How to Ease Ankle Pain as Soon as it Strikes, and Return to Exercise Safely

Ankle Pain

Ankle Pain

Sometimes it happens…

You’re out on a run, enjoying the pace. You finally feel like you can run a little farther than you did last time, then all of a sudden- OUCH! Something in your ankle doesn’t feel quite right…

So you slow down, give it a stretch, and give running another attempt, but nope! Your ankle won’t have it, it’s just too painful…

Sound familiar?

Well, this is exactly what happened to one of our patients, Leanne, just a few months ago.

Just before Thanksgiving, Leanne decided to take up running again, in addition to walking her dogs at Thunderbird Park every morning, just to try something different to keep active.

She started slow, running gently for 15 minutes at a time on the weekends and finishing off with a slow walk to cool down.

Gradually over the next few weeks running felt easier, so she decided to pick up the pace one weekend, running a few extra miles uphill. All of a sudden- ping! Shooting ankle pain came out of nowhere. Leanne hasn’t been able to run since…

In fact, her ankle pain has been so bad that she hasn’t been able to get out and run for a whole 6 WEEKS! Which can feel like a long time when you’re missing out on doing something that you enjoy!

In an ideal runner’s world (and this applies to people who enjoy walking, too!), every step of every mile would be one hundred percent pain-free.

That means, no aches, no twinges, no lingering soreness from yesterday’s activity. But the reality is, this is one of the most common problems we see with people who enjoy to run or walk long distances.

Here’s the thing… we’re not designed to run and walk uphill for long periods of time, nor do we need to!

Sure you might work a bit harder by running uphill, but this adds a huge amount of stress to your ankle and Achilles tendon in doing so.

Let me explain why it’s likely to do more harm than good…

Think of your Achilles tendon as an elastic band. When running or walking uphill, this elastic band gets stretched too far. The Achilles tendon connects the 2 major calf muscles to the back of the heel. Under too much stress, the tendon can tighten and become irritated, causing you pain every time you go running or even walk up the stairs!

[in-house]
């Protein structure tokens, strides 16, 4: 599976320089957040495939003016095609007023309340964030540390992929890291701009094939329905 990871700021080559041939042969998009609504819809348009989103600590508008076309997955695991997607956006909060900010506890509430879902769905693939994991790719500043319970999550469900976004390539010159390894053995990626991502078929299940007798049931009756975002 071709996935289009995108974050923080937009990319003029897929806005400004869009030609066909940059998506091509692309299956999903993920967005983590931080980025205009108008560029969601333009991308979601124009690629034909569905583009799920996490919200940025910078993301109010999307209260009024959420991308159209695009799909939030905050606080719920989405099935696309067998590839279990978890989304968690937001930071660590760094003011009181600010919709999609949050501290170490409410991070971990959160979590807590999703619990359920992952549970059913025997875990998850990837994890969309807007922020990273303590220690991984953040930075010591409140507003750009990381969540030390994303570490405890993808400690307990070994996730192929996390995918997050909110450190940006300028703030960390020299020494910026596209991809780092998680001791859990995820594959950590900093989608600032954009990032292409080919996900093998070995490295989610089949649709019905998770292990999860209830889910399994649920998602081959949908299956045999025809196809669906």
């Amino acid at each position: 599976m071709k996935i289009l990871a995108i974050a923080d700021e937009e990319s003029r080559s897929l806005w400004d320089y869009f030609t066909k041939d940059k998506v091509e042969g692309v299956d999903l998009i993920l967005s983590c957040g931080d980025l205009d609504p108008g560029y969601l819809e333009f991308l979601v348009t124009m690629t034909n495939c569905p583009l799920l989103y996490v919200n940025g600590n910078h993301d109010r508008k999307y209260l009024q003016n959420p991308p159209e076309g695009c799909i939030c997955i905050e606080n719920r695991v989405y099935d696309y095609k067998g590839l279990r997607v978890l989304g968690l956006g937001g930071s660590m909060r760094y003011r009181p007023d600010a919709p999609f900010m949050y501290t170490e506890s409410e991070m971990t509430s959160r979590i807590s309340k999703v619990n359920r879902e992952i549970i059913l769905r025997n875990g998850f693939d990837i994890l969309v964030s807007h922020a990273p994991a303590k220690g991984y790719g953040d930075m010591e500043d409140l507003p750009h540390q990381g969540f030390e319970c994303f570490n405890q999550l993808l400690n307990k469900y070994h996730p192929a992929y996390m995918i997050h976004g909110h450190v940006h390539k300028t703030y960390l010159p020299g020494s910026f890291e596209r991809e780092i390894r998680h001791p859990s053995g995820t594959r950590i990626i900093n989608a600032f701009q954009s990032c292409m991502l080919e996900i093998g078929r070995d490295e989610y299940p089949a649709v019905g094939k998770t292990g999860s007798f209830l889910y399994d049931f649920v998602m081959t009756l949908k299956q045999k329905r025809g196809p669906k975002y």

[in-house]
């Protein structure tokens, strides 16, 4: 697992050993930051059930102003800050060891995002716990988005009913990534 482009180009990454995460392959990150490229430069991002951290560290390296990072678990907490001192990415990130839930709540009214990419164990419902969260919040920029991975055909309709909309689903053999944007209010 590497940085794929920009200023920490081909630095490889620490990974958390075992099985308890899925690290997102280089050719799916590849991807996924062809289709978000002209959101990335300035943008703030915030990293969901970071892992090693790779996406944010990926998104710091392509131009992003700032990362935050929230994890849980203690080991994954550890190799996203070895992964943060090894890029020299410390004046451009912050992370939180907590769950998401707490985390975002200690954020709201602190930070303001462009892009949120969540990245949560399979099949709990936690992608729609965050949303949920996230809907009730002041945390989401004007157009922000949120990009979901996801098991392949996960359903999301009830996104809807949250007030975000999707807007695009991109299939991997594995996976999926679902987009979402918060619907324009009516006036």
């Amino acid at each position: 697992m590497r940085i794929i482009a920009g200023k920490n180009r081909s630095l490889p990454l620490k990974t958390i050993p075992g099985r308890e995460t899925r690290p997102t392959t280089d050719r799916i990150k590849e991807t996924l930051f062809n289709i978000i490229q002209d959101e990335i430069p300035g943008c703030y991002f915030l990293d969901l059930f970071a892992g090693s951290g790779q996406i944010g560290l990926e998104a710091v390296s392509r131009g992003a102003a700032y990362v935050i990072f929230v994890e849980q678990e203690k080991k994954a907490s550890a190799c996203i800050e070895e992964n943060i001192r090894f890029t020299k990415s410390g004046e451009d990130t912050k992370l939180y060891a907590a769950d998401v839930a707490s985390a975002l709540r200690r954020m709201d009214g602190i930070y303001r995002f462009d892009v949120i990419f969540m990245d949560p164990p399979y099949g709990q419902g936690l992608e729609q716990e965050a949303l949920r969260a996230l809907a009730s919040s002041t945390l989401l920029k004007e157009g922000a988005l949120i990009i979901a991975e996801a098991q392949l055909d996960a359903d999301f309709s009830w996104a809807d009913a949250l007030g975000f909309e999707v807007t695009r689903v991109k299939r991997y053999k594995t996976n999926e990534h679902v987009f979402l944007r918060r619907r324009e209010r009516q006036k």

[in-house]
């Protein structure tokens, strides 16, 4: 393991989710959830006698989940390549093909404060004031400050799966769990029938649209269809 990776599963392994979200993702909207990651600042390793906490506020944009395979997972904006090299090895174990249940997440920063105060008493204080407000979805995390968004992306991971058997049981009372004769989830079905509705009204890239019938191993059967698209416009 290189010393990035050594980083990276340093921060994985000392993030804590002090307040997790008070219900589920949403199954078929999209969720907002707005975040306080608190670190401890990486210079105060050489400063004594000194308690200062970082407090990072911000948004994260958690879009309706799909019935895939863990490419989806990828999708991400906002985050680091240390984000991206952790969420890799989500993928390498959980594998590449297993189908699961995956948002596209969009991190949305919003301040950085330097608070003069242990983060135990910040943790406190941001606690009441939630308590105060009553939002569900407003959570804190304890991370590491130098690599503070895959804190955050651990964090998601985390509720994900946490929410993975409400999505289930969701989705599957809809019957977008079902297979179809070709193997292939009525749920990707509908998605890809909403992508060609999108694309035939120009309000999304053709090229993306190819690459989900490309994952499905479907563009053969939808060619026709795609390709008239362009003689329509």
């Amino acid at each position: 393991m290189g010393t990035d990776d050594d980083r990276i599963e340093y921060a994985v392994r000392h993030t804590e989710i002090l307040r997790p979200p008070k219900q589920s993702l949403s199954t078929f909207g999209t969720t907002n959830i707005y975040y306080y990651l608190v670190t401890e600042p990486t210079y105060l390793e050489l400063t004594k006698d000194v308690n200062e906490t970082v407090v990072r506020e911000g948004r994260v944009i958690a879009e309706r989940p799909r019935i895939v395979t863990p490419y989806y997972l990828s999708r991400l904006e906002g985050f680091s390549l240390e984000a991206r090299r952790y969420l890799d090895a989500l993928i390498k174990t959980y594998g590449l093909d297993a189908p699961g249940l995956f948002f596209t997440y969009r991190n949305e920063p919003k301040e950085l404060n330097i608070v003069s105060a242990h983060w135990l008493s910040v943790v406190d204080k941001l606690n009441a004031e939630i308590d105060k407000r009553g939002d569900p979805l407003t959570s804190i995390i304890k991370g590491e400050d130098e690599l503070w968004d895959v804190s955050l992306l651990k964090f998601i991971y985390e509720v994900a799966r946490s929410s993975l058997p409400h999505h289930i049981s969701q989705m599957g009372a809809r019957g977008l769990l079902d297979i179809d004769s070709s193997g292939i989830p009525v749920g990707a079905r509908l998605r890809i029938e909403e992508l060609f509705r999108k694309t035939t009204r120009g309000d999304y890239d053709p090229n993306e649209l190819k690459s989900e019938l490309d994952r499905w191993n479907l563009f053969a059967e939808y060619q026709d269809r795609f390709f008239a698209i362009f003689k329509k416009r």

This is not an injury that you should run or walk through. If you catch a minor strain early, a few days off might be sufficient healing time. But if you keep running as usual, you could develop something more serious that may even take up to six months to heal!

So what’s the number one thing to do right away if you’re suffering from this pain right now? Or if it strikes in the future?

Complete rest of the ankle for a few days (think arms only swimming, or heels only pedaling on a recumbent bike) and LOTS of ice!

Swap your footwear for soft, comfy shoes. There’s no need to wrap your ankle up or wear supports- just apply ice. We recommend applying ice for 10 minutes every hour if possible.

After 2-3 days, begin to apply some deep massage and gentle stretching, working on the ankle joint to prevent stiffness and get rid of swelling.

Pro tip: If you’re going to walk or run uphill (because sometimes these things can’t be avoided), stand as tall as possible and spend a month before you start running. Use a balance ball, core, and pilates exercises to make your back and ankle strong, so that you can safely run and avoid this happening to you!

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Nick Hunter, PT, DPT

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